As the water passes its height and ebbs away from St Asaph, Ruthin and York, we look on with sympathy. This time round we had only minor puddles in our bedroom from water oozing through the stone walls. Back in July, the whole ground floor of our converted riverside barn was feet deep in black river water and devastated. The worst time, I now appreciate, is not when the water is swirling past your windows and gushing under your doors. While that's going on you have too much to do to panic or feel sorry for yourself – carrying stuff to safety, rescuing the cats and chickens, checking on neighbours – and everyone else wants to help. The misery comes later, when the rest of the world seems to be back to normal: the news no longer shouts "Floods devastate England and Wales", and yet your home is a wreck.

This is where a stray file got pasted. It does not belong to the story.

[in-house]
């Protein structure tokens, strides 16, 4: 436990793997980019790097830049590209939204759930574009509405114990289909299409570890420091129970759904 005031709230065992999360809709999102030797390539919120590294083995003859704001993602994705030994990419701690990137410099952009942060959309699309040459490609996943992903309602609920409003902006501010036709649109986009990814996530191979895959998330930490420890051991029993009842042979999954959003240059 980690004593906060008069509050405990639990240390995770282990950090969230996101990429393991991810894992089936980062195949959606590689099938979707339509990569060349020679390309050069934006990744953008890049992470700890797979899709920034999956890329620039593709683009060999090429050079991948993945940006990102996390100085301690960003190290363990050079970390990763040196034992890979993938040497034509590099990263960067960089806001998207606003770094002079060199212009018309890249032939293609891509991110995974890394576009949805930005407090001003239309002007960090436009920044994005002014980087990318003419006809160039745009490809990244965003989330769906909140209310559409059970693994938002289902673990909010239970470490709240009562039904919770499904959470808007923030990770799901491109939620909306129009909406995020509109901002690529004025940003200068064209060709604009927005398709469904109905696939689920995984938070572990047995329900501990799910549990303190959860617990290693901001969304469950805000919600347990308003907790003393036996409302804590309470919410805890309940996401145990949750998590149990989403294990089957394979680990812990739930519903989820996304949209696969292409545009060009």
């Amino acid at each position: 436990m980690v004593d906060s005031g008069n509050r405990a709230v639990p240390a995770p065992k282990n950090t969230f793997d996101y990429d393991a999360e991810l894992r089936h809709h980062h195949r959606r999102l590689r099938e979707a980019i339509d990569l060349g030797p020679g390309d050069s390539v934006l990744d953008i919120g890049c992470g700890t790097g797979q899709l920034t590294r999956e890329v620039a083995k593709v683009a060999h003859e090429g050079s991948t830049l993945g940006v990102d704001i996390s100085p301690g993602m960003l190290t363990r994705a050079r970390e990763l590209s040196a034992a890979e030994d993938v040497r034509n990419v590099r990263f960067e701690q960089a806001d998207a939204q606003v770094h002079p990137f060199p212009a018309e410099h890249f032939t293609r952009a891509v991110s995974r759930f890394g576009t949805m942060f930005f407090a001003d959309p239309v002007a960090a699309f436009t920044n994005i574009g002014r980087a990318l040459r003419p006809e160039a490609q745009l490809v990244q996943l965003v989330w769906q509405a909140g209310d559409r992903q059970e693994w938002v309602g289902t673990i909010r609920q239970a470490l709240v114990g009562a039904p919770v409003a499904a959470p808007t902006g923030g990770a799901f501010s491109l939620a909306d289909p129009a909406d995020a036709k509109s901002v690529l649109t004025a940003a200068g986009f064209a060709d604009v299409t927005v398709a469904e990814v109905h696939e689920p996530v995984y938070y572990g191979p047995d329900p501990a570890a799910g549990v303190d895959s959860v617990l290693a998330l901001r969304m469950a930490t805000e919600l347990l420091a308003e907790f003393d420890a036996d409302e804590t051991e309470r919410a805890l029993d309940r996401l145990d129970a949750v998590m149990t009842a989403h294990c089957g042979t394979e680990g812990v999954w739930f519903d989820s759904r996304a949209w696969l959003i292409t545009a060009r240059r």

Outside lie enormous heaps of sodden possessions, not just beds and carpets that can be replaced, but once-loved books, old clothes, photographs and paintings that cannot. These stinking heaps do not instantly disappear but remain as a reminder of all you've lost until the insurers give the go-ahead. Then begin the phone calls and emails to loss adjusters, builders, engineers; the forms and databases of every item lost, with estimates, receipts and even photographic evidence to prove that you really did have that little wooden summer house that was completely swept away in the torrent.